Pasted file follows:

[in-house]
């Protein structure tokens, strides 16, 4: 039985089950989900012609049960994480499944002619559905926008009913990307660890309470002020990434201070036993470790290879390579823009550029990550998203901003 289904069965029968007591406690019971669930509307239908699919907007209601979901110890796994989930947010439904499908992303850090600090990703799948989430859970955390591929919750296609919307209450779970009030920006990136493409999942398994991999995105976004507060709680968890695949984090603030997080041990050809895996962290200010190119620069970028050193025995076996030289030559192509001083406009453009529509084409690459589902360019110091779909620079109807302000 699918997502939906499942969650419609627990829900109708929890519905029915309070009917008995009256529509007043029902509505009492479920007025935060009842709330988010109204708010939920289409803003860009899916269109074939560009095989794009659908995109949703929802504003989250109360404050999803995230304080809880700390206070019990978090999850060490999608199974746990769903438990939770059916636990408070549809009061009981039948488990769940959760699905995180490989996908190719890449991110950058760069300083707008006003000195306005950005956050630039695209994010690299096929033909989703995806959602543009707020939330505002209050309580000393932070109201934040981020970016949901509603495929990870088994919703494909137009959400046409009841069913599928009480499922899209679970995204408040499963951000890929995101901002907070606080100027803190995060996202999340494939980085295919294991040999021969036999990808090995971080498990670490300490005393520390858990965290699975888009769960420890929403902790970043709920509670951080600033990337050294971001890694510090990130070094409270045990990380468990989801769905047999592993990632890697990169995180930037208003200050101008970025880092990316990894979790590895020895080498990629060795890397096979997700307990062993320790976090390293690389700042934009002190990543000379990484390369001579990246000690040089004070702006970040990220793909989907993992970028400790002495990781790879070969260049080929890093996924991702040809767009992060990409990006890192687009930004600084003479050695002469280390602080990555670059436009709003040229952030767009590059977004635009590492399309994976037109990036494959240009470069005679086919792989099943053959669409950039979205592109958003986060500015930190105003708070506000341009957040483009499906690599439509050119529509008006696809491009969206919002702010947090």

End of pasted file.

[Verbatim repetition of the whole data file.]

[in-house]
């Protein structure tokens, strides 16, 4: 039985089950989900012609049960994480499944002619559905926008009913990307660890309470002020990434201070036993470790290879390579823009550029990550998203901003 289904069965029968007591406690019971669930509307239908699919907007209601979901110890796994989930947010439904499908992303850090600090990703799948989430859970955390591929919750296609919307209450779970009030920006990136493409999942398994991999995105976004507060709680968890695949984090603030997080041990050809895996962290200010190119620069970028050193025995076996030289030559192509001083406009453009529509084409690459589902360019110091779909620079109807302000 699918997502939906499942969650419609627990829900109708929890519905029915309070009917008995009256529509007043029902509505009492479920007025935060009842709330988010109204708010939920289409803003860009899916269109074939560009095989794009659908995109949703929802504003989250109360404050999803995230304080809880700390206070019990978090999850060490999608199974746990769903438990939770059916636990408070549809009061009981039948488990769940959760699905995180490989996908190719890449991110950058760069300083707008006003000195306005950005956050630039695209994010690299096929033909989703995806959602543009707020939330505002209050309580000393932070109201934040981020970016949901509603495929990870088994919703494909137009959400046409009841069913599928009480499922899209679970995204408040499963951000890929995101901002907070606080100027803190995060996202999340494939980085295919294991040999021969036999990808090995971080498990670490300490005393520390858990965290699975888009769960420890929403902790970043709920509670951080600033990337050294971001890694510090990130070094409270045990990380468990989801769905047999592993990632890697990169995180930037208003200050101008970025880092990316990894979790590895020895080498990629060795890397096979997700307990062993320790976090390293690389700042934009002190990543000379990484390369001579990246000690040089004070702006970040990220793909989907993992970028400790002495990781790879070969260049080929890093996924991702040809767009992060990409990006890192687009930004600084003479050695002469280390602080990555670059436009709003040229952030767009590059977004635009590492399309994976037109990036494959240009470069005679086919792989099943053959669409950039979205592109958003986060500015930190105003708070506000341009957040483009499906690599439509050119529509008006696809491009969206919002702010947090």